And behind the scenes, the speaker candidates—at least several of whom have spreadsheets to keep track of the 51 races across the city, according to sources—are not quite so coy. For example, Mr. Weprin, a jovial eastern Queens pol, has been touting his leadership style as “members first,” according to a Council source, while Ms. Mark-Viverito’s message stresses ideological kinship.
The ask isn’t necessarily direct, and the speaker hopefuls seem widely concerned with the prospect of coming across too strong. “You’re talking about three very, very smart politicians, and I think they know better than to be too aggressive about it,” said a Council candidate who has been approached by three aspiring speakers. “They’ve just said, ‘We really want to help you win.’” Said another one: “It hasn’t been as explicit as, ‘Will you vote for me?’ It’s, ‘How can I be supportive? I think you’re going to win. I think we could work together.’”
Sometimes they do more than talk. Mr. Weprin and Mr. Garodnick in particular have each cut thousands of dollars in campaign checks to candidates and current members running for re-election across the five boroughs. Mr. Vacca has been doing this to a more limited extent in his home borough of the Bronx. One unaligned insider said that the politicking will be ongoing. “It could be Inez showing up at your fund-raiser with a check of $250 going, ‘Hey, I’m Inez. Nice to meet you! I brought you a check,’” he said.
A check alone may not do it. Some current and future council members may be looking for a lighter touch in the chamber after eight years of Ms. Quinn’s tightly controlled rule, which, while rewarding for many, left a trail of bruised egos and disappointed advocates.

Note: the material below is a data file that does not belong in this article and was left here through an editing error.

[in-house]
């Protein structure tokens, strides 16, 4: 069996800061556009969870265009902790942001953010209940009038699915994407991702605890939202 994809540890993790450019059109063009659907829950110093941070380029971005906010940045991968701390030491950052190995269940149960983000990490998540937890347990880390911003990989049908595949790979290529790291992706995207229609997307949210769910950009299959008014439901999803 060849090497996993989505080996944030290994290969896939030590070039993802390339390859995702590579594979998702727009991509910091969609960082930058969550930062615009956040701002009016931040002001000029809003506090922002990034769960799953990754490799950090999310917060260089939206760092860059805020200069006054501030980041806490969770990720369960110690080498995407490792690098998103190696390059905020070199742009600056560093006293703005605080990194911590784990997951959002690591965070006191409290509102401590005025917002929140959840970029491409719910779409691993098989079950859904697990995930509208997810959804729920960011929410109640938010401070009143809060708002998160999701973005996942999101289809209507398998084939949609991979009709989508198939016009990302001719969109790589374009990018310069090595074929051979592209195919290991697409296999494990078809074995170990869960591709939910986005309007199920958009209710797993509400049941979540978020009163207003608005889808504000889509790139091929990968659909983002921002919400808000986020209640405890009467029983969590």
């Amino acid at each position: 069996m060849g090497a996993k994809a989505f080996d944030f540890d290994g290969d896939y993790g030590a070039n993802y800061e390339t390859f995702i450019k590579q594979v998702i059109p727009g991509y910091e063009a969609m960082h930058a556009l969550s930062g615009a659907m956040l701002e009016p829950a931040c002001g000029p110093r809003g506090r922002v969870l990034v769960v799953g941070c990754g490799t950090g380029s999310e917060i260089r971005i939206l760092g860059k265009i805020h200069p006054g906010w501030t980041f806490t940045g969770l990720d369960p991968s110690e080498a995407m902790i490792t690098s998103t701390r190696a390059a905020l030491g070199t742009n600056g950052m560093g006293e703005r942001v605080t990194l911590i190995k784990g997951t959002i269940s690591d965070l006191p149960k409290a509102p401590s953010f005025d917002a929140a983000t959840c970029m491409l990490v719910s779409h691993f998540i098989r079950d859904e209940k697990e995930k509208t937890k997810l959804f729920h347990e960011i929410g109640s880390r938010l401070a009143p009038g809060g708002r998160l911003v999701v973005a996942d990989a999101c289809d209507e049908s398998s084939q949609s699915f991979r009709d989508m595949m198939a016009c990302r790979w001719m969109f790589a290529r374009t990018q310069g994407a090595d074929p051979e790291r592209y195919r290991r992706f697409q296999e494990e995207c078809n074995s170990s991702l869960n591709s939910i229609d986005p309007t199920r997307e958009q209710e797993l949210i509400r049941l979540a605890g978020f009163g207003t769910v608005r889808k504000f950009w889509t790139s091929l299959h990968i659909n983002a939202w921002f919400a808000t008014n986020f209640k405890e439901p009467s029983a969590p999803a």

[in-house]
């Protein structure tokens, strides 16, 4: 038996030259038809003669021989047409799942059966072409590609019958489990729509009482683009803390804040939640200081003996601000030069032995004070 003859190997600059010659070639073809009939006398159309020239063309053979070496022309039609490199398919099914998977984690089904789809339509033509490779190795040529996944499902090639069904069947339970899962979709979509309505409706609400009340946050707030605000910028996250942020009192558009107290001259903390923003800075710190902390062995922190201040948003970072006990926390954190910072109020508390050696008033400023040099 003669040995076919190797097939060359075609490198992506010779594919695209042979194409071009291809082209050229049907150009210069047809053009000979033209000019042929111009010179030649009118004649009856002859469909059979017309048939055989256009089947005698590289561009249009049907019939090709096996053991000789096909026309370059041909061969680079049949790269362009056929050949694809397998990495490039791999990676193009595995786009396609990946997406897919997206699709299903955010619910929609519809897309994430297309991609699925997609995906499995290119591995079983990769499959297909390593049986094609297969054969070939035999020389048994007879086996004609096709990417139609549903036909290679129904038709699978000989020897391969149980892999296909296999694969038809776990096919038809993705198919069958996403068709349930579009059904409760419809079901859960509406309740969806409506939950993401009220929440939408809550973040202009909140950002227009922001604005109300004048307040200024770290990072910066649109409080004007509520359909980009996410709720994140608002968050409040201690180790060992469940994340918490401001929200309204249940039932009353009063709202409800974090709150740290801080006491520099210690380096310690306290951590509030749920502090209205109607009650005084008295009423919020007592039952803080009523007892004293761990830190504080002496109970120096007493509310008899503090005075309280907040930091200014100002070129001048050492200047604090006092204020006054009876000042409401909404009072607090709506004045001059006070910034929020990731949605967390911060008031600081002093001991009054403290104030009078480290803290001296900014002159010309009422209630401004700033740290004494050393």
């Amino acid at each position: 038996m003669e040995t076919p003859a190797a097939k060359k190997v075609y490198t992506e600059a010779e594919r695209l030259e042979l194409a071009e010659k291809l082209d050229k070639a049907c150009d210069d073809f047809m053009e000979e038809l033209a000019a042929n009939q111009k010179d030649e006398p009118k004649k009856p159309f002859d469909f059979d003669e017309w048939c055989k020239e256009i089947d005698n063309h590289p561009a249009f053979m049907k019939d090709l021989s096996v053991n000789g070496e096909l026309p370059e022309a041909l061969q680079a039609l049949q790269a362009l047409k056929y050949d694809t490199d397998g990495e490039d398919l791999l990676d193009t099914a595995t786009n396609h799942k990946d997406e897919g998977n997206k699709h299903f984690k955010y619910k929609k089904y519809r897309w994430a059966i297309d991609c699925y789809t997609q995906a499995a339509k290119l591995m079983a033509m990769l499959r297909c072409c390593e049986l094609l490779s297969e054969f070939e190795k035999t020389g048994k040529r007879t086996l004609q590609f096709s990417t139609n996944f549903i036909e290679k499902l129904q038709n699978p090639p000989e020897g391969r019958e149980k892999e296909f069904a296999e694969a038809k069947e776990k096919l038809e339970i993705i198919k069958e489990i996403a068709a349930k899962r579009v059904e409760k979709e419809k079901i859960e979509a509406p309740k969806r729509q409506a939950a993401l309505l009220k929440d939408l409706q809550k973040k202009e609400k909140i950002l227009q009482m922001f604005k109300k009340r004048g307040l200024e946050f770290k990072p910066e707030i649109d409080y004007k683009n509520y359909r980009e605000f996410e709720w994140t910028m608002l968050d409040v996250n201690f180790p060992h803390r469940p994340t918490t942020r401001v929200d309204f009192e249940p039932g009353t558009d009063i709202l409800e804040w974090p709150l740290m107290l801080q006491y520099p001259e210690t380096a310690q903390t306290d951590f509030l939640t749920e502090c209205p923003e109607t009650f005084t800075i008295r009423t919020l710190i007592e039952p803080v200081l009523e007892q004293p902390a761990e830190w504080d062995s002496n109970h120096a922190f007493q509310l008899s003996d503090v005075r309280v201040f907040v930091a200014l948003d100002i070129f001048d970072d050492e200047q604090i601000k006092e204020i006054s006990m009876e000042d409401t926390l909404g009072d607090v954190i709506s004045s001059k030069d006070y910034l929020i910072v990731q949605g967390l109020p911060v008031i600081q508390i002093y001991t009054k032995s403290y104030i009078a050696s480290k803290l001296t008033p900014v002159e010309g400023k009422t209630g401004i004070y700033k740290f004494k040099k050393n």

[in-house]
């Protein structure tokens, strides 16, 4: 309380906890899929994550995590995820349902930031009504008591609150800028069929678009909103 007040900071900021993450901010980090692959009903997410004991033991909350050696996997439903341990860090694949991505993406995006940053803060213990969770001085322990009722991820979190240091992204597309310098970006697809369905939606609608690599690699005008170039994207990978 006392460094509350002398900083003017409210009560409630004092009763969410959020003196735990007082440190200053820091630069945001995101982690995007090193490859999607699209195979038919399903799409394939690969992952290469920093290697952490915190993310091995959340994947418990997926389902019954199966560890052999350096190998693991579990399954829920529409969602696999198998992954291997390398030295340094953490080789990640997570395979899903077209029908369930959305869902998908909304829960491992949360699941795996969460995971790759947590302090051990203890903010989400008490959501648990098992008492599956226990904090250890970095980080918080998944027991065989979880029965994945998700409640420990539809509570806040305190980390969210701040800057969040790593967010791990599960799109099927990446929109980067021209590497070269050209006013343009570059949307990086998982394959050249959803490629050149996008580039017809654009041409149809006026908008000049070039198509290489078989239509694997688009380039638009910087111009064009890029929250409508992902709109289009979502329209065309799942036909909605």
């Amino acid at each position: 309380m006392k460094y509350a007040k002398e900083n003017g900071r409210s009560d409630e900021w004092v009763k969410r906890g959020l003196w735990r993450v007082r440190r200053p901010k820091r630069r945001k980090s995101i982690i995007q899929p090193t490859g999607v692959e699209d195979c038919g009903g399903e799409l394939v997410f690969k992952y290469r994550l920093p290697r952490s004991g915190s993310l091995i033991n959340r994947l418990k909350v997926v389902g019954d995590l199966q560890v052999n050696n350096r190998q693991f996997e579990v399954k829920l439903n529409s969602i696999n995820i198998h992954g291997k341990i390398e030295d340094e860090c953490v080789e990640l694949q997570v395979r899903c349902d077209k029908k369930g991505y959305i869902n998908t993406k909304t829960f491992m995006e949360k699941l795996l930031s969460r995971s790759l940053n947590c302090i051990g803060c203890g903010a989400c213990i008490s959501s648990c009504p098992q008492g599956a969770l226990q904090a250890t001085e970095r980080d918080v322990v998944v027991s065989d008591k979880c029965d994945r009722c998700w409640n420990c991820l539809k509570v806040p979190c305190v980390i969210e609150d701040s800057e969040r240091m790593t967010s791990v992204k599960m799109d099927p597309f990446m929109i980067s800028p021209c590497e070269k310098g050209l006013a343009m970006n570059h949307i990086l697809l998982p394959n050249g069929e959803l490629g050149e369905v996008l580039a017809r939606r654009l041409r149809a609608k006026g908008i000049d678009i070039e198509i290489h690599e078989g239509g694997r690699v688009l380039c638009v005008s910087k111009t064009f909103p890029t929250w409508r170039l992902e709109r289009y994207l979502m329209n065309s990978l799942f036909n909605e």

Assemblyman Micah Kellner, running for a Manhattan Council seat and thus unaligned with a county voting bloc, said that if elected, he will make his decision based on how well he thinks the speaker will work with him on his policy agenda rather than simply dictating the Council’s direction.
“As a legislator, you want somebody who knows how to say ‘no’ nicely. Everyone knows they’re not going to get everything they want, you just don’t want to be treated poorly in the process,” he said. “You want someone who can put their arm around you and say, ‘Micah, I can’t give you that. But let’s work on your No. 2 and No. 3 priorities.’”
The wide-open mayor’s race is also being watched for its potential impact. After 20 years of being shut out of City Hall, Democratic leaders see this as their year. For all the power and patronage the speaker can offer county bosses, a newly-elected Democratic mayor could exert even more influence–many suggested de facto veto power–over the pick.
Yet another factor in this year’s speaker election is race. While both the Council and the city itself are mostly nonwhite, many of the leading candidates for mayor, including Ms. Quinn, are white. If one of them wins, insiders expect a strong push for a speaker of color: possibly Ms. Mark-Viverito or Ms. Palma, who are Hispanic, or Ms. Dickens, who is black. Indeed, Ms. Palma told Politicker that the speakership race should “consider the need for Latino leadership in the city” and Ms. Dickens said she would bring a unique perspective to the job as a woman of color. On the other hand, how much this factor weighs relative to other ones is very much uncertain.
Other wild cards, as if the contest needed any more, include a small bloc of 3 to 4 Republican votes, 10 rogue Manhattan members and the still-emerging Progressive Caucus Alliance, a group of lefty members that includes Ms. Mark-Viverito and is attempting to become a viable force in Council politics as traditional power brokers and labor unions look to weigh in as well. And—this really can’t be stressed enough—that thing called Election Day still has to actually happen.
In a final twist of backroom drama, the end vote will be nearly unanimous, if recent speakership contests are any indication. That’s because once a candidate attains the needed majority of 26 votes, vocal opposition may only result in being on the outs with a key ally. “In the end,” said a Council source, “everyone wants to make a deal.”
Additional reporting by Jill Colvin.